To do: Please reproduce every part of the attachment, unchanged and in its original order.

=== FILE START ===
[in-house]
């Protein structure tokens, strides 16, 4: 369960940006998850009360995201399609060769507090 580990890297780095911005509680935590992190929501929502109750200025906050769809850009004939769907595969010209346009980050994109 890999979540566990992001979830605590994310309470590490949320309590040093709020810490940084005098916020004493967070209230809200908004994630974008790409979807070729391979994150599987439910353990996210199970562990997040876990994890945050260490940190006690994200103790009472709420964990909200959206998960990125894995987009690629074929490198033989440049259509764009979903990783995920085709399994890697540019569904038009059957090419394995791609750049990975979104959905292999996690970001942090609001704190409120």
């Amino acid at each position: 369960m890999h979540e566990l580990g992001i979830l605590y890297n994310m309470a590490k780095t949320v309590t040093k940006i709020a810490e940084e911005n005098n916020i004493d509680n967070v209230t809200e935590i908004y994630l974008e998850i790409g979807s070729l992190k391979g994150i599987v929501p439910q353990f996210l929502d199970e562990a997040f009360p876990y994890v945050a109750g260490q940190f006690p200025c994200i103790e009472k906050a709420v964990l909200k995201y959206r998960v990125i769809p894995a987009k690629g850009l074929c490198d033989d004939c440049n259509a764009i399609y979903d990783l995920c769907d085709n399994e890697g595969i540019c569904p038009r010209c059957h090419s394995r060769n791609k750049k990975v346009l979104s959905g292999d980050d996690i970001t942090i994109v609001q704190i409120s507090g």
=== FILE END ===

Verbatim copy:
[in-house]
């Protein structure tokens, strides 16, 4: 369960940006998850009360995201399609060769507090 580990890297780095911005509680935590992190929501929502109750200025906050769809850009004939769907595969010209346009980050994109 890999979540566990992001979830605590994310309470590490949320309590040093709020810490940084005098916020004493967070209230809200908004994630974008790409979807070729391979994150599987439910353990996210199970562990997040876990994890945050260490940190006690994200103790009472709420964990909200959206998960990125894995987009690629074929490198033989440049259509764009979903990783995920085709399994890697540019569904038009059957090419394995791609750049990975979104959905292999996690970001942090609001704190409120």
């Amino acid at each position: 369960m890999h979540e566990l580990g992001i979830l605590y890297n994310m309470a590490k780095t949320v309590t040093k940006i709020a810490e940084e911005n005098n916020i004493d509680n967070v209230t809200e935590i908004y994630l974008e998850i790409g979807s070729l992190k391979g994150i599987v929501p439910q353990f996210l929502d199970e562990a997040f009360p876990y994890v945050a109750g260490q940190f006690p200025c994200i103790e009472k906050a709420v964990l909200k995201y959206r998960v990125i769809p894995a987009k690629g850009l074929c490198d033989d004939c440049n259509a764009i399609y979903d990783l995920c769907d085709n399994e890697g595969i540019c569904p038009r010209c059957h090419s394995r060769n791609k750049k990975v346009l979104s959905g292999d980050d996690i970001t942090i994109v609001q704190i409120s507090g």